I’ve beeen a little slow in the follow-up to my previous posting on possibly redundant indexes. Before going into the slightly more complex stuff, there’s another peripheral point (but a very important one) that’s worth raising about how clever the optimizer can be. Here’s some code for 126.96.36.199 to demonstrate the point:
Creating a trace file from EM12c is quite easy and doesn’t require a DBA offering up the world to allow a developer or support person to perform this action.
Followers of the blog will know I’ve been waiting to get access to the Oracle Cloud for a while. Well, I’ve finally got access to a bit of it. Specifically, the “Oracle Database Cloud Service” (DBaaS) part.
I’ve said a number of times, the process of writing articles is part of an ongoing learning experience for me. A few days ago my personal tech editor (Jonathan Lewis) asked about a statement I made in the SQL Plan Directive article. On further investigation it turned out the sentence was a complete work of fiction on my part, based on my misunderstanding of something I read in the manual, as well as the assumption that everything that happens must be as a result of a new feature.
Just a quick post today as I wanted to highlight a video that has been made available by one of my colleagues, Valentin Tabacaru. Valentin is a sales consultant based out of one of our Spanish offices. The
YouTube video shows a SQL Performance Analyzer execution and report generation using real world workload testing between On Premise Oracle 11gR2 Database and Oracle Public Cloud 12c Pluggable Database Service. Both environments are managed using EM12c providing a single pane of glass to both monitor and manage the environments. The video lasts a shade under 24 minutes, so go and grab yourself a coffee, sit back and enjoy!
Following on from my earlier comments about how a truncate works in Oracle, the second oldest question about truncate (and other DDL) appeared on the OTN database forum – “Why isn’t a commit required for DDL?”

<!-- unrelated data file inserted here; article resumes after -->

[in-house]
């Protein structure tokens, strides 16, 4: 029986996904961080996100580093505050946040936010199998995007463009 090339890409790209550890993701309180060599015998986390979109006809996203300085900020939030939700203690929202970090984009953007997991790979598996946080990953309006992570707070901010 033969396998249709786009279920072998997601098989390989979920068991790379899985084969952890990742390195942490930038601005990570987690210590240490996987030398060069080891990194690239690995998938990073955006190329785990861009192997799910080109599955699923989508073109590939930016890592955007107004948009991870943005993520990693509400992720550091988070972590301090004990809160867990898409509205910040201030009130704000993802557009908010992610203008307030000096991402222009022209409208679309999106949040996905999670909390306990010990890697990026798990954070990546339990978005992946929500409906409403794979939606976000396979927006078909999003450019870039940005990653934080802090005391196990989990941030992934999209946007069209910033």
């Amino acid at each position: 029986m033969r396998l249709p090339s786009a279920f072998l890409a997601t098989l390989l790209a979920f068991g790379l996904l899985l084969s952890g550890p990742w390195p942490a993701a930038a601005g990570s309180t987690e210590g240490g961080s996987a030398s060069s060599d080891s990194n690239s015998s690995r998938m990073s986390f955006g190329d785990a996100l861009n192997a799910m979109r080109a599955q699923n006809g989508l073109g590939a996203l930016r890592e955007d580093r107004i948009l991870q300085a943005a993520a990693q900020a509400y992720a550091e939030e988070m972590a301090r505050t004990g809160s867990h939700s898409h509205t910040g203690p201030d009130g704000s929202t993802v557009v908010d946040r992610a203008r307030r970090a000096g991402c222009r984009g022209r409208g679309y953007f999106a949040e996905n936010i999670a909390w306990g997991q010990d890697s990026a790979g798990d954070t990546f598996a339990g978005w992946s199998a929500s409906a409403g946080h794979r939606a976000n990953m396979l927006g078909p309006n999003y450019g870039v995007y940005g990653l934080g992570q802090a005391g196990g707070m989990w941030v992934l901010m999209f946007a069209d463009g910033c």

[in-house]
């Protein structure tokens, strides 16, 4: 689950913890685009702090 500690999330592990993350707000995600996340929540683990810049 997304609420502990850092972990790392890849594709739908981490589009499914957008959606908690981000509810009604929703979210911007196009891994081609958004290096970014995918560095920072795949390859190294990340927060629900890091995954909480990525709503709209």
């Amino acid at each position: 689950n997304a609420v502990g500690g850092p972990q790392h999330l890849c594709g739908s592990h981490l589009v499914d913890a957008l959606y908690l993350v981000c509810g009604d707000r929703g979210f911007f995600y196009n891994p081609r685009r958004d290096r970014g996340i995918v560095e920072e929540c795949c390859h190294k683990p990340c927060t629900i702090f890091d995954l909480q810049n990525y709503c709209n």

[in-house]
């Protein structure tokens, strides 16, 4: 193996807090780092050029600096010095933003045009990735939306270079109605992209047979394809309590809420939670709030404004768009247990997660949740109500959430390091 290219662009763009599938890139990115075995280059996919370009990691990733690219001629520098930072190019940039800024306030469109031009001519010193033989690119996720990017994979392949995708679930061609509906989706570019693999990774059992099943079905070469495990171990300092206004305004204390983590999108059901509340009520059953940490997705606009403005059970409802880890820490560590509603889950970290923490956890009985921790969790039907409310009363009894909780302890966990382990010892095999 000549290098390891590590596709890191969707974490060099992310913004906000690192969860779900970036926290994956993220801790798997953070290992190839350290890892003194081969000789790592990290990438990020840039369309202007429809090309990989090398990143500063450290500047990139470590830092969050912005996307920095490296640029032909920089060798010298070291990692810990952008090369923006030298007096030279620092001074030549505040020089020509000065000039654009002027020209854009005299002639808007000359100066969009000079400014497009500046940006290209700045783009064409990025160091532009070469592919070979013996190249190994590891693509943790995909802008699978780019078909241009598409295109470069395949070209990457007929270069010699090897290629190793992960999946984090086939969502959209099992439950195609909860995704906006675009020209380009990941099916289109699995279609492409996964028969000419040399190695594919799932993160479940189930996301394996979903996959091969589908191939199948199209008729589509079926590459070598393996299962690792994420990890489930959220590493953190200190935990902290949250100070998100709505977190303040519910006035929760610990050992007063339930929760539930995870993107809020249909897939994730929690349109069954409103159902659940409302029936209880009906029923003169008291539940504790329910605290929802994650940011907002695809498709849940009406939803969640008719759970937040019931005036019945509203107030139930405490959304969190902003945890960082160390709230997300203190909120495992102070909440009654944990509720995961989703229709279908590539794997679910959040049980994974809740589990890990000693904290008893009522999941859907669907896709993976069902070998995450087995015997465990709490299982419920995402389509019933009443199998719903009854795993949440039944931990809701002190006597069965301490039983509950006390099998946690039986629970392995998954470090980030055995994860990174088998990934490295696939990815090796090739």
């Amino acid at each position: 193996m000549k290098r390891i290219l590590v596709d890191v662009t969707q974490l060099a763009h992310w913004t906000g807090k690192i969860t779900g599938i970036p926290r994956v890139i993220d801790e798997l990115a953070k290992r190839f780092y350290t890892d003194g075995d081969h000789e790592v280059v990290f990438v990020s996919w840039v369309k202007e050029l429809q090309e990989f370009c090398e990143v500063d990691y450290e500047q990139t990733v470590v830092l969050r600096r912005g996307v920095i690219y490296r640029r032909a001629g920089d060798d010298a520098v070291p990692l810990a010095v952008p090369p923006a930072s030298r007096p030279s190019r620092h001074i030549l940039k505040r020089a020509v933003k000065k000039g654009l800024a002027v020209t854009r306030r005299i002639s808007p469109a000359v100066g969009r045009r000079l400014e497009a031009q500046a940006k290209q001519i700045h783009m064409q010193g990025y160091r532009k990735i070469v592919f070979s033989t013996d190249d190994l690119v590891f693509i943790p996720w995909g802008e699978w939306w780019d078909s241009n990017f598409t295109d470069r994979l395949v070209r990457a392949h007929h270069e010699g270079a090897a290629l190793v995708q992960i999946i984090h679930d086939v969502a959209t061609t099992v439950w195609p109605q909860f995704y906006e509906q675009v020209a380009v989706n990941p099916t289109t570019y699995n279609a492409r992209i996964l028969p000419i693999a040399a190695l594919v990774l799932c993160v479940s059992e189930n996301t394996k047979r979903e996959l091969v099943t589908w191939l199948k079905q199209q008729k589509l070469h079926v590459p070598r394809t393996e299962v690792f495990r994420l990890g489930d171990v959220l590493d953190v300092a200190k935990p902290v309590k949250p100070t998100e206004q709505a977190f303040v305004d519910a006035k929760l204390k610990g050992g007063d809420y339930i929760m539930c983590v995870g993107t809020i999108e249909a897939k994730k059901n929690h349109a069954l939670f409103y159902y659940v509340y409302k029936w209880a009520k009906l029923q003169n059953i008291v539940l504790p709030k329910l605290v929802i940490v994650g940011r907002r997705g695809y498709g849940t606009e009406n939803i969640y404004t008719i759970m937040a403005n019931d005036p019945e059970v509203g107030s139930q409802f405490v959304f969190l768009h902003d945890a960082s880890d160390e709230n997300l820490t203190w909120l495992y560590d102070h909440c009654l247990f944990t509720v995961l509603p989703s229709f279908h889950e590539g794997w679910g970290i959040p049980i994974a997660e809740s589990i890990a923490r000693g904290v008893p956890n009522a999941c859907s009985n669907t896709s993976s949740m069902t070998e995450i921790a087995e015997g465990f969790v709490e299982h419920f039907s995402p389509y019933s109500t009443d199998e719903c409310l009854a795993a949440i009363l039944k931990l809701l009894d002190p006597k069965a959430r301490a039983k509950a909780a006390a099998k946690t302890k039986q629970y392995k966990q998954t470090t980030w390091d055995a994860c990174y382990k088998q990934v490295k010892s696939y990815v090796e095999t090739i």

Sometimes the answer to “Why” is simply “that’s just the way it is” – and that’s what it is in this case, I think. There may have been some historic reason why Oracle Corp. implemented DDL the way they did (commit any existing transaction the session is running, then auto-commit when complete), but once the code has been around for a few years – and accumulated lots of variations – it can be very difficult to change a historic decision, no matter how silly it may now seem.
As always, installations of Oracle server products on Fedora are not a great idea, as explained here.
I was reading some stuff about the Fedora 23 Alpha and realised Fedora 22 had passed me by. Not sure how I missed that.
Anyway, I did a run through of the usual play stuff.
The old question about truncate and undo (“does a truncate generate undo or not”) appeared on the OTN database forum over the week-end, and then devolved into “what really happens on a truncate”, and then carried on.
The quick answer to the traditional question is essentially this: the actual truncate activity typically generates very little undo (and redo) compared to a full delete of all the data because all it does is tidy up any space management blocks and update the data dictionary; the undo and redo generated is only about the metadata, not about the data itself.
I made a mistake a few days ago following up a question on the OTN database forum. The question was about a problem creating a hash/list composite partitioned table, and one of the respondants suggested that perhaps the problem appeared because hash/list wasn’t a legal combination.
Spot on: so I confirmed that observation and supplied a link to the official Oracle white paper that listed the combinations that were legal in 11.2 for composite partitioning. In fact, although I was fairly sure that hash/list wasn’t legal, I had even run up a quick test to check that the attempt would fail before I’d searched online for the document.